John Oates showed us something last night.
The temper tantrum he threw in the fourth inning -- the one that got him thrown out of the game -- was a major-league tantrum, the first we have seen from the rookie Orioles manager.
Oates threw his cap. He pounded his fists. He screamed. After he was ejected, he came back out on the field, still capless, to argue some more.
His performance would have been a credit even to a Hall of Fame tantrum thrower like Earl Weaver.
My feeling is that the gentlemanly Oates has been a little too docile for a manager who had lost nine of his previous 10 games.
I think club president Larry Lucchino and GM Roland Hemond should call Oates in today and reward him with a new contract.
For the good of the club, to make it clear who is in charge and is going to be again next year, that should have been done before this. So do it now. The man arrived last night.
* Quint Kessenich, the former All-America goalie who is one of the staffers at coach Tony Seaman's lacrosse camp at Johns Hopkins this week, was wearing a T-shirt yesterday with a date emblazoned across the chest:
"June 9, 1985."
The significance of the date?
"It's the last time the Orioles won a home game," he snapped.
That's how bad the Orioles' home record had become. It's so bad lacrosse players are making fun of it. One of these nights Carson or Letterman will get into it.
Kessenich's T-shirt, by the way, is a souvenir from a party he attended on that date six years ago when he was finishing his junior year of high school at Lynbrook, Long Island.
Before last night, the Orioles had lost 10 of their last 11 home games. They were 1-7 on this home stand.
In fact, they are still on a pace to lose 56 home games, which would set an American League record. The AL record of 55 was set by Toronto in 1977 and Kansas City in 1964.
Even in 1988, the year the Orioles lost a club-record 107 games, they lost only 46 at home. Now they're in a position to beat that by 10.
Even on the road the Orioles are not winning this year. They're 26-30 for a percentage of .464. At home, they're playing .327 ball -- 137 points lower.
Oates is asked every day why the club is so horrendous at home, and every day he answers: "I have no idea." Neither has anyone else.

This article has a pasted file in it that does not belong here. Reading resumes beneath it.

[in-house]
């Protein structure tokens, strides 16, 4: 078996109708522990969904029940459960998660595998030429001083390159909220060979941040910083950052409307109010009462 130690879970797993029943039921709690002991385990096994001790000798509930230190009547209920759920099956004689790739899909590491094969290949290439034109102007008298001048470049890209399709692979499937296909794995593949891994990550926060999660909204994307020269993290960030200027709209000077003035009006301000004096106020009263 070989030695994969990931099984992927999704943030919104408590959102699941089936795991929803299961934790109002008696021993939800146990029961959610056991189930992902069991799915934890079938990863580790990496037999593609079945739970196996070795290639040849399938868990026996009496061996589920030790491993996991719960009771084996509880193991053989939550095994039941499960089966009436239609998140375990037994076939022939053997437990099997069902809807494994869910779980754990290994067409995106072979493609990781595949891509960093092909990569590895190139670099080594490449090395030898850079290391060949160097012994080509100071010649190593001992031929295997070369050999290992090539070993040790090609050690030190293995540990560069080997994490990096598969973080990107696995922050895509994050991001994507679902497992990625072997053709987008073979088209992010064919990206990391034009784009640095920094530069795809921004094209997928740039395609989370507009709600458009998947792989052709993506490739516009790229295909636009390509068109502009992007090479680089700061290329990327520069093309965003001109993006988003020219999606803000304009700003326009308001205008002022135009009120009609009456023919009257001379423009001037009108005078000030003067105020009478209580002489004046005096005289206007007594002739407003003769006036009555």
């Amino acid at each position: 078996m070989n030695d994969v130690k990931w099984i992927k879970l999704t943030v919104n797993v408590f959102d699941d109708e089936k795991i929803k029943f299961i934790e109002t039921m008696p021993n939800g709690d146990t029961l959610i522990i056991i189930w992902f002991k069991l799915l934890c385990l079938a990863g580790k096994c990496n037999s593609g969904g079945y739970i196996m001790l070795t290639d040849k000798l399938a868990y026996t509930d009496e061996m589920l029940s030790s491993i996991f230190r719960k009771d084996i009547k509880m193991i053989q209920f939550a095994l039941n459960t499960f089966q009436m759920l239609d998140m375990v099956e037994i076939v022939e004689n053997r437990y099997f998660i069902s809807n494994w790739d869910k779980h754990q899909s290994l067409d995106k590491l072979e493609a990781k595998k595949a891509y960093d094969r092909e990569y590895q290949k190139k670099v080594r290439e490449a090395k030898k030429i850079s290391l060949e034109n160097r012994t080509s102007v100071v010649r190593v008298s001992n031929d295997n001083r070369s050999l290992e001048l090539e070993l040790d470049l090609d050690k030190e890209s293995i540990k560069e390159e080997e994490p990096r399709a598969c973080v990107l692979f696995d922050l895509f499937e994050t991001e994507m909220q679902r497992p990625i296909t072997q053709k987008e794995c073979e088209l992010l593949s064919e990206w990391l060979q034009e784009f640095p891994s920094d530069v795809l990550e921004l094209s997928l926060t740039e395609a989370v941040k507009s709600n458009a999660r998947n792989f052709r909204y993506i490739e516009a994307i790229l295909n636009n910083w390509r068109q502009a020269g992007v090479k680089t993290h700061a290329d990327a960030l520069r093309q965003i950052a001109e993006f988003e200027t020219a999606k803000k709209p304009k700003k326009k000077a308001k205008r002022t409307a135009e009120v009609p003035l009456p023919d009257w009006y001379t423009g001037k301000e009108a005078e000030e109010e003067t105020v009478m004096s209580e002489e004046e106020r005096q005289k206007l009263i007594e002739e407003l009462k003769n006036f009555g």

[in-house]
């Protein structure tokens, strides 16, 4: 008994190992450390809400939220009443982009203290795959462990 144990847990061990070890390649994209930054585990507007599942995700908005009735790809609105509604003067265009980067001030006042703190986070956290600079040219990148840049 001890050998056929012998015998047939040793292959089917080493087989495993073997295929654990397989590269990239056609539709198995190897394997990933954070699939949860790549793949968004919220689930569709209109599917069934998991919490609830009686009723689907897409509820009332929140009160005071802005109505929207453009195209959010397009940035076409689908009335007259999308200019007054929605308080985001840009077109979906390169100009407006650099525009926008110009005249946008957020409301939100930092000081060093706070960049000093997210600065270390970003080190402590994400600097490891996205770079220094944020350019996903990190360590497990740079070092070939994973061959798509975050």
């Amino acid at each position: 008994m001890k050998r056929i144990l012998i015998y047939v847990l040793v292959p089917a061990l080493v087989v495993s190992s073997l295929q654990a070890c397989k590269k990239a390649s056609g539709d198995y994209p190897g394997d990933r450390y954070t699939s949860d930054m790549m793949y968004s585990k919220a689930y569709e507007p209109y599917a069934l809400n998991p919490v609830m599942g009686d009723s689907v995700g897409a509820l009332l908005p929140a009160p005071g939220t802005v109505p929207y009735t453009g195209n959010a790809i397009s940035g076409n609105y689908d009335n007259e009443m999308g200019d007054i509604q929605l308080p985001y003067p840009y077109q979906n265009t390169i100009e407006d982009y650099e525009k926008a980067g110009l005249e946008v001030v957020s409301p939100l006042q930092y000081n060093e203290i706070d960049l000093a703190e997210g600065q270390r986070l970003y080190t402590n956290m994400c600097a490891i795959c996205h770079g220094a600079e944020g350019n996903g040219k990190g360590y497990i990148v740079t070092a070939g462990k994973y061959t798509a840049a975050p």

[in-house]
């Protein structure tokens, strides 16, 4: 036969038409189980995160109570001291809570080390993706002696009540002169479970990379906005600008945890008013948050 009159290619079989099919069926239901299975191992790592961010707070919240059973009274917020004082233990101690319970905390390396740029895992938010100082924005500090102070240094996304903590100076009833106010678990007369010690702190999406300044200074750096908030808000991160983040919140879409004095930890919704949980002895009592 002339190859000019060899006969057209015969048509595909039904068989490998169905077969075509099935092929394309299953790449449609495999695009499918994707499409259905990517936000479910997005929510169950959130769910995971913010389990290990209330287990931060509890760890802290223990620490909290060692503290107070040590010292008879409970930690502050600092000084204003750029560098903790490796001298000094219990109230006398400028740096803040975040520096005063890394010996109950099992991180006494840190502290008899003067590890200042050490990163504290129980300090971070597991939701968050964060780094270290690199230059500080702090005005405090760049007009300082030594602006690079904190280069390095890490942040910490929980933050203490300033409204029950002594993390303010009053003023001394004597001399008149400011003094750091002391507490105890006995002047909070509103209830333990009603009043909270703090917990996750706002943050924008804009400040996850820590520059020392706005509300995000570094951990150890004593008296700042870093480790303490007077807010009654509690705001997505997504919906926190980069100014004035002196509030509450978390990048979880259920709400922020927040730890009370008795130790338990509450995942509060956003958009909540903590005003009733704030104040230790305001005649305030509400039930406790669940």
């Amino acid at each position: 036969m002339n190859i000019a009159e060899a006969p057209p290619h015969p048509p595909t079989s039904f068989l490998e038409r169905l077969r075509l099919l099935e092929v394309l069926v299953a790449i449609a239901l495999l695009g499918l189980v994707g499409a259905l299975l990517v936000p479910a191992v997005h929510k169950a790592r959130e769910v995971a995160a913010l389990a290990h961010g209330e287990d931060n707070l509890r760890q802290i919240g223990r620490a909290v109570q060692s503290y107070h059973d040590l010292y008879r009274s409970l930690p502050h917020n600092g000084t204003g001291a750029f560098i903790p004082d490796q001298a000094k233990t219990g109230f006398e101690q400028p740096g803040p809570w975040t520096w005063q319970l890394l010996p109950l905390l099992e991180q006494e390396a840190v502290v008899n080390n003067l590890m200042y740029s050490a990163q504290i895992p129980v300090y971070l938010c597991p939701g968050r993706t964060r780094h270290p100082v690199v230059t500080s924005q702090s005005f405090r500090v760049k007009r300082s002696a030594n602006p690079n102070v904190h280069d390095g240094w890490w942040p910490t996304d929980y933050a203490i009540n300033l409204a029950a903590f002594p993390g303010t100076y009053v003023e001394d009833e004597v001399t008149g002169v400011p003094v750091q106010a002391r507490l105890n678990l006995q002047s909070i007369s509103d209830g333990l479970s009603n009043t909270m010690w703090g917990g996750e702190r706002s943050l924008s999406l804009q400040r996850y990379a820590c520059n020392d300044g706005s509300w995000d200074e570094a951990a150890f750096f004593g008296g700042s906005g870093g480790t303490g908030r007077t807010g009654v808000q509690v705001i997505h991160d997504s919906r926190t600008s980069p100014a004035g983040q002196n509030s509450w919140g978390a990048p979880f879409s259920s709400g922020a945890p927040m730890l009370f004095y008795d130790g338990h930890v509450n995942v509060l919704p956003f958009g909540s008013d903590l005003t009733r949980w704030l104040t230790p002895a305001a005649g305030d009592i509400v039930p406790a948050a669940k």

As a rule, sports teams play worse on the road. The reasons are obvious -- less familiarity with the stadium or arena, living in hotels, no fan support, etc. There are also reasons not so obvious.
Frank Cashen, the general manager of the New York Mets, was explaining recently why Eastern ballclubs do so poorly on the West Coast, especially on their second trip to the coast each summer.
"Players take their wives and children on that trip," Cashen said. "They go to Disneyland and see all the sights. That can take the players' minds off baseball."
Then why take the wives and kids along?
"We don't," he said. "The players fly their own families out there and pay their way. Our manager [Bud Harrelson] took his wife and four kids on our last trip to the Coast."
The Mets were 2-7 on that trip.
* Lacrosse camps have become enormously popular with youngsters and good income producers for the coaches.
Seaman's camp at Hopkins this week is host to 230 kids through high school age. They are here from California, Florida, Colorado, Texas and Arizona, living in the Hopkins dormitories. Fifteen of them have come from Japan.
The most lucrative camp in the country is conducted by coach Tom Hayes at Rutgers. He puts 900 kids through it each summer and is said to earn $70,000. That's 70 big ones for himself after he has paid Rutgers for the campers' living expenses.
Why do so many parents pay to send their youngsters to these camps? One incentive is exposure, not only to the college coach and the school holding the camp, but to those who visit and staff them. For instance, a visitor to Seaman's camp this week was coach Dave Klarmann, whose North Carolina team won the NCAA championship this year. The few hundred dollars spent for a camp now is a great investment if it pays off in a college scholarship down the road.